- RJBHD offers treatment and support to participants and/or their families with substance use issues that are beyond the experimental stage as well as addressing any behavioral health issues. The program is milestone completion driven over a period of approximately 9 to 12 months. The emphasis is behavior change across various domains to include, home, community, and school.
The Community Service Program (CSP) services court involved youth and provides juvenile courts, probation departments, and judicial officers with the option of community service as an alternative to fines and/or incarceration for misdemeanor and felony offenders including traffic offenders.
There are two components, Weekend and Hourly Community Service. The purpose of the Hourly Community Service Program (HCSP) is to provide constructive sanctions and accountability for juvenile offenders between the ages of 10-17 by placing them in the community and allowing them to contribute back to their neighborhoods. The purpose of the Weekend Community Service Program (WCSP) is to provide an alternative to detention for non-violent juvenile offenders who need a structured supervised environment where they are held accountable for their delinquent acts.
The Juvenile Surveillance program is governed by the Richmond Department of Justice Services. These services are designed to provide the least restrictive alternative placement for juvenile offenders before the court on pre and post-dispositional status. The degree of restriction matches the risk level posed by the youth. The program thereby ensures that costly secure detention beds are reserved for youth who present the greatest risk to public safety while reducing the secure detention population. Home incarceration with electronic monitoring is a system component of supervision that will be utilized when imposed by the court to monitor the juvenile offender curfew/house arrest restrictions and all whereabouts 24 hours a day with GPS technology.
Supervision and Treatment Objectives
- To help ensure that the youth remains trouble free and available for court in pre dispositional status.
- To provide intensive supervision to the youth placed in the program.
- To assist the parents in empowering the family and developing a feeling for a safe and nurturing environment for their children.
For more information on Surveillance Services please contact: (804)646-3372.
The Law Related Education Program (LRE) is designed for juvenile offenders under the supervision of the 13th District Juvenile and Domestic Relations Court. The program and curriculum are designed to give young people an understanding and appreciation of the law, the legal system, their rights, and responsibilities as engaged citizens. The program employs legal processes and principles to help people find practical solutions to everyday problems. Students in the LRE program are active, hands-on participants.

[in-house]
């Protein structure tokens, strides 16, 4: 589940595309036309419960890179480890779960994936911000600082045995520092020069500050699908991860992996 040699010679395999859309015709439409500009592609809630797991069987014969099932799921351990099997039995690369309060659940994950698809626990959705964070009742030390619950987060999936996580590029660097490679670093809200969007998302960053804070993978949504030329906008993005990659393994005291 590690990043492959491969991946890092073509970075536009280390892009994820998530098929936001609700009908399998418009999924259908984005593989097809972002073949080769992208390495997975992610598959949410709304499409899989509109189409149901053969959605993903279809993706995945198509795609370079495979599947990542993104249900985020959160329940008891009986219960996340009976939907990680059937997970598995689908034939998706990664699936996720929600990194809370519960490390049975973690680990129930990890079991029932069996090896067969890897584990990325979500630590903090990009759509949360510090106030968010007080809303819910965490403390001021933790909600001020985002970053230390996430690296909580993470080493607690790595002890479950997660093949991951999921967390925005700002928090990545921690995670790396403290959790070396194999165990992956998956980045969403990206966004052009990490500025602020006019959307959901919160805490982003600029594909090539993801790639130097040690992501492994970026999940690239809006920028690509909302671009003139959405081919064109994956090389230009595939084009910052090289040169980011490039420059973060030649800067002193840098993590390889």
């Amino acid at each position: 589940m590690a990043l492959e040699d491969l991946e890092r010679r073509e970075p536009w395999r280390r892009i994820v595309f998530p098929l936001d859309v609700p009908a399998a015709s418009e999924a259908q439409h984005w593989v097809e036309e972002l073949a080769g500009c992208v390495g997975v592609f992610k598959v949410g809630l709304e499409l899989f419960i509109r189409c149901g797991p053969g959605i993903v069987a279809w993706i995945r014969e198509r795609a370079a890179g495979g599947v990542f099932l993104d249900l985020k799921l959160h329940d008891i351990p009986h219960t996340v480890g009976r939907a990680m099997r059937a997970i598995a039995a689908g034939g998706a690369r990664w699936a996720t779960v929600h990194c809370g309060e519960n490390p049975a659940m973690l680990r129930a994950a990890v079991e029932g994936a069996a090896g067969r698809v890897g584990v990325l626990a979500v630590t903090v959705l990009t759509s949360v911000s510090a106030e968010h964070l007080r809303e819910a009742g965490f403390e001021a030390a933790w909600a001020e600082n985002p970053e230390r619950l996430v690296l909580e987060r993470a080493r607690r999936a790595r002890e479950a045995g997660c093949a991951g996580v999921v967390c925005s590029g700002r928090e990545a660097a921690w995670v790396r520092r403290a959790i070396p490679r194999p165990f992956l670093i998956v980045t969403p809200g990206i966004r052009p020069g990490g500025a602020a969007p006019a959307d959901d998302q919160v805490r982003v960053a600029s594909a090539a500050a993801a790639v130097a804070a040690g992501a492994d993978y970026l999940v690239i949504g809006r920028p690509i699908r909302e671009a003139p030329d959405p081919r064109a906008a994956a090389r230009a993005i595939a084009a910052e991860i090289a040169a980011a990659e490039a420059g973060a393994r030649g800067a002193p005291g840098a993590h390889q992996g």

Law Related Education helps youth become effective, law-abiding citizens by promoting civic responsibility. It increases self-esteem and promotes a more favorable attitude toward authority figures. LRE is an important part of the nationwide effort to prevent violence and restore mutual respect and civility to American community life.
Referrals may be made by 13th District Court Service Unit staff. For more information on the Law Related Education program, please call (804) 646-8975.
Youth Justice is a program offering an alternative to the traditional juvenile justice system by using positive peer interactions to ensure that teens who have committed minor offenses learn accountability, repair the harm caused by their actions, and receive services needed to avoid further involvement in the justice system. Youth receive coaching on essential life skills in a supportive environment in lieu of sanctions provided through the Juvenile Court. Eligible participants are referred to Youth Justice by the Juvenile Court as a diversion option for low-level offenders.
Low-level criminal offenses include offenses such as damage to property, petit larceny, battery and disorderly conduct. If youth choose to participate in the Youth Justice Program and complete their restorative justice agreement, they are successfully diverted from the Juvenile Justice System. To support the success of Youth Justice, specially-trained youth leaders between the ages of 14-18 serve as advocates and mentors for their peers.
- Youth Justice Information (English) Youth Leader Application (English)
- Youth Justice Information (Spanish) Youth Leader Application (Spanish)
Office Hours and Contact Information:
Monday-Friday 8am to 4pm
Ericka Wakefield, Program Manager
Phone: (804) 646-6484
306 N. 8th Street, Richmond, VA, 23219